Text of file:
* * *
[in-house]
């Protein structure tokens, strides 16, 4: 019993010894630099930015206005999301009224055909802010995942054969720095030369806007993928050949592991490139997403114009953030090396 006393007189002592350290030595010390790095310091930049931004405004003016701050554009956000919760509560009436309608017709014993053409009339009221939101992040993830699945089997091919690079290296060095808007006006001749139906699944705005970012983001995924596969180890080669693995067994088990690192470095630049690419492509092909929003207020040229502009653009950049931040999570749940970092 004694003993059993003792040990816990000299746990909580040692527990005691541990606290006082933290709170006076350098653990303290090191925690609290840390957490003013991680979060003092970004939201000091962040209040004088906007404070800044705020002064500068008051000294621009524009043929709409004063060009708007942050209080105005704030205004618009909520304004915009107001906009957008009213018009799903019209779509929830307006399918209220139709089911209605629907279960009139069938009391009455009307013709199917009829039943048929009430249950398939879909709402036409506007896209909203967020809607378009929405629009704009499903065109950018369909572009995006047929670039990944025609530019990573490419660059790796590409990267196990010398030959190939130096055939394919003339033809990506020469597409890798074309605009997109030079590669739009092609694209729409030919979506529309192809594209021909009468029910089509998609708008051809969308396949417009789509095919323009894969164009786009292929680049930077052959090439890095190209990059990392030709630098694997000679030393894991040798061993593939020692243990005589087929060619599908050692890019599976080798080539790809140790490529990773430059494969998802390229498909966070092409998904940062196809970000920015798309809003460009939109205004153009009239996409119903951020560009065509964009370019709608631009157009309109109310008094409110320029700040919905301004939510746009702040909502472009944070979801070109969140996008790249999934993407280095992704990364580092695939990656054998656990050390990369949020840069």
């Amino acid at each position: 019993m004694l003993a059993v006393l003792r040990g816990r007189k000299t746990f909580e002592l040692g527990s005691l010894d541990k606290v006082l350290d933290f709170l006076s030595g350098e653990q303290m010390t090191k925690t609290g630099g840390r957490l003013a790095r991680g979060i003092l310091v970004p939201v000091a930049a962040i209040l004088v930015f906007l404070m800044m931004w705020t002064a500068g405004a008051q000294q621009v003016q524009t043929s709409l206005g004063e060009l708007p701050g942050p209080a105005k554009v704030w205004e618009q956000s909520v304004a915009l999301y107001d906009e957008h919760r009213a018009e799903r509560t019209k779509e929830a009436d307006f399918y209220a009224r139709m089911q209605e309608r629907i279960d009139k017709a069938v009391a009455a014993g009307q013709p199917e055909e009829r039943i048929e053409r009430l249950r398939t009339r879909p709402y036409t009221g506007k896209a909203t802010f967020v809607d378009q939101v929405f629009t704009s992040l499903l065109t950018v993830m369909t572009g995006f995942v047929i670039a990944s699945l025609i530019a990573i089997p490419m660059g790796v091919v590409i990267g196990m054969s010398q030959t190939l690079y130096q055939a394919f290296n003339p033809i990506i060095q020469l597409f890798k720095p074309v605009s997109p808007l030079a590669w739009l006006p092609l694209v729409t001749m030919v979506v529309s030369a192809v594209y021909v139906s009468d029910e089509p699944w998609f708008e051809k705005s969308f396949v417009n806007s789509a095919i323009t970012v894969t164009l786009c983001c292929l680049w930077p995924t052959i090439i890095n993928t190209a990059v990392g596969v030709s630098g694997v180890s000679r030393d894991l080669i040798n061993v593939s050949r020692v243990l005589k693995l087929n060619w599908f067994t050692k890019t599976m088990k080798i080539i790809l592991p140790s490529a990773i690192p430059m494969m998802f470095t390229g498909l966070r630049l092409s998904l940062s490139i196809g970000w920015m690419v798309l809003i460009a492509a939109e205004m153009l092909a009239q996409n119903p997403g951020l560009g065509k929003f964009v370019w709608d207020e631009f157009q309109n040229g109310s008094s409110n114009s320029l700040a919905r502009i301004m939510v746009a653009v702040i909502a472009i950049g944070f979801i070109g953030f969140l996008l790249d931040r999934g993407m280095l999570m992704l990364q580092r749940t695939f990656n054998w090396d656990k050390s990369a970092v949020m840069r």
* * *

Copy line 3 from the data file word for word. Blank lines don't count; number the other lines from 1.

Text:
């Amino acid at each position: 019993m004694l003993a059993v006393l003792r040990g816990r007189k000299t746990f909580e002592l040692g527990s005691l010894d541990k606290v006082l350290d933290f709170l006076s030595g350098e653990q303290m010390t090191k925690t609290g630099g840390r957490l003013a790095r991680g979060i003092l310091v970004p939201v000091a930049a962040i209040l004088v930015f906007l404070m800044m931004w705020t002064a500068g405004a008051q000294q621009v003016q524009t043929s709409l206005g004063e060009l708007p701050g942050p209080a105005k554009v704030w205004e618009q956000s909520v304004a915009l999301y107001d906009e957008h919760r009213a018009e799903r509560t019209k779509e929830a009436d307006f399918y209220a009224r139709m089911q209605e309608r629907i279960d009139k017709a069938v009391a009455a014993g009307q013709p199917e055909e009829r039943i048929e053409r009430l249950r398939t009339r879909p709402y036409t009221g506007k896209a909203t802010f967020v809607d378009q939101v929405f629009t704009s992040l499903l065109t950018v993830m369909t572009g995006f995942v047929i670039a990944s699945l025609i530019a990573i089997p490419m660059g790796v091919v590409i990267g196990m054969s010398q030959t190939l690079y130096q055939a394919f290296n003339p033809i990506i060095q020469l597409f890798k720095p074309v605009s997109p808007l030079a590669w739009l006006p092609l694209v729409t001749m030919v979506v529309s030369a192809v594209y021909v139906s009468d029910e089509p699944w998609f708008e051809k705005s969308f396949v417009n806007s789509a095919i323009t970012v894969t164009l786009c983001c292929l680049w930077p995924t052959i090439i890095n993928t190209a990059v990392g596969v030709s630098g694997v180890s000679r030393d894991l080669i040798n061993v593939s050949r020692v243990l005589k693995l087929n060619w599908f067994t050692k890019t599976m088990k080798i080539i790809l592991p140790s490529a990773i690192p430059m494969m998802f470095t390229g498909l966070r630049l092409s998904l940062s490139i196809g970000w920015m690419v798309l809003i460009a492509a939109e205004m153009l092909a009239q996409n119903p997403g951020l560009g065509k929003f964009v370019w709608d207020e631009f157009q309109n040229g109310s008094s409110n114009s320029l700040a919905r502009i301004m939510v746009a653009v702040i909502a472009i950049g944070f979801i070109g953030f969140l996008l790249d931040r999934g993407m280095l999570m992704l990364q580092r749940t695939f990656n054998w090396d656990k050390s990369a970092v949020m840069r």